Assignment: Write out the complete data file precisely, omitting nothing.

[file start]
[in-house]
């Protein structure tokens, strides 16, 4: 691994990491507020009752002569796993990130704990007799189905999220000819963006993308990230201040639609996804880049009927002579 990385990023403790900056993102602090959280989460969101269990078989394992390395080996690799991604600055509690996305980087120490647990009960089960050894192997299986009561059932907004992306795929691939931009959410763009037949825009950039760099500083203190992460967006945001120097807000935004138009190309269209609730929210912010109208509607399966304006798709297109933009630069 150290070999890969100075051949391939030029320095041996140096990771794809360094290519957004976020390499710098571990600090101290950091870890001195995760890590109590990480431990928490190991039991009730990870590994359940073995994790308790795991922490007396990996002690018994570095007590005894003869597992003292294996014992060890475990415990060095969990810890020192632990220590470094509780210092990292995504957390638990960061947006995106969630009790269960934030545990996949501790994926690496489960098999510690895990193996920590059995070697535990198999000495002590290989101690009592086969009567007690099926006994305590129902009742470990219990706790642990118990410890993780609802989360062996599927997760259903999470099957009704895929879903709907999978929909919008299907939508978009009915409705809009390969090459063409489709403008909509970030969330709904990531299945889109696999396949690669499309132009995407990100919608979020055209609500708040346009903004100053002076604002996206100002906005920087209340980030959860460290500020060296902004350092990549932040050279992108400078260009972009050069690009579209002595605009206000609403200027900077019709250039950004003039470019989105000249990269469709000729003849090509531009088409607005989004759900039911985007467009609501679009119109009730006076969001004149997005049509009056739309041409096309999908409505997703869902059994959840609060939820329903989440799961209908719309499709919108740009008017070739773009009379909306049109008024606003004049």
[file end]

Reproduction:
[in-house]
């Protein structure tokens, strides 16, 4: 691994990491507020009752002569796993990130704990007799189905999220000819963006993308990230201040639609996804880049009927002579 990385990023403790900056993102602090959280989460969101269990078989394992390395080996690799991604600055509690996305980087120490647990009960089960050894192997299986009561059932907004992306795929691939931009959410763009037949825009950039760099500083203190992460967006945001120097807000935004138009190309269209609730929210912010109208509607399966304006798709297109933009630069 150290070999890969100075051949391939030029320095041996140096990771794809360094290519957004976020390499710098571990600090101290950091870890001195995760890590109590990480431990928490190991039991009730990870590994359940073995994790308790795991922490007396990996002690018994570095007590005894003869597992003292294996014992060890475990415990060095969990810890020192632990220590470094509780210092990292995504957390638990960061947006995106969630009790269960934030545990996949501790994926690496489960098999510690895990193996920590059995070697535990198999000495002590290989101690009592086969009567007690099926006994305590129902009742470990219990706790642990118990410890993780609802989360062996599927997760259903999470099957009704895929879903709907999978929909919008299907939508978009009915409705809009390969090459063409489709403008909509970030969330709904990531299945889109696999396949690669499309132009995407990100919608979020055209609500708040346009903004100053002076604002996206100002906005920087209340980030959860460290500020060296902004350092990549932040050279992108400078260009972009050069690009579209002595605009206000609403200027900077019709250039950004003039470019989105000249990269469709000729003849090509531009088409607005989004759900039911985007467009609501679009119109009730006076969001004149997005049509009056739309041409096309999908409505997703869902059994959840609060939820329903989440799961209908719309499709919108740009008017070739773009009379909306049109008024606003004049």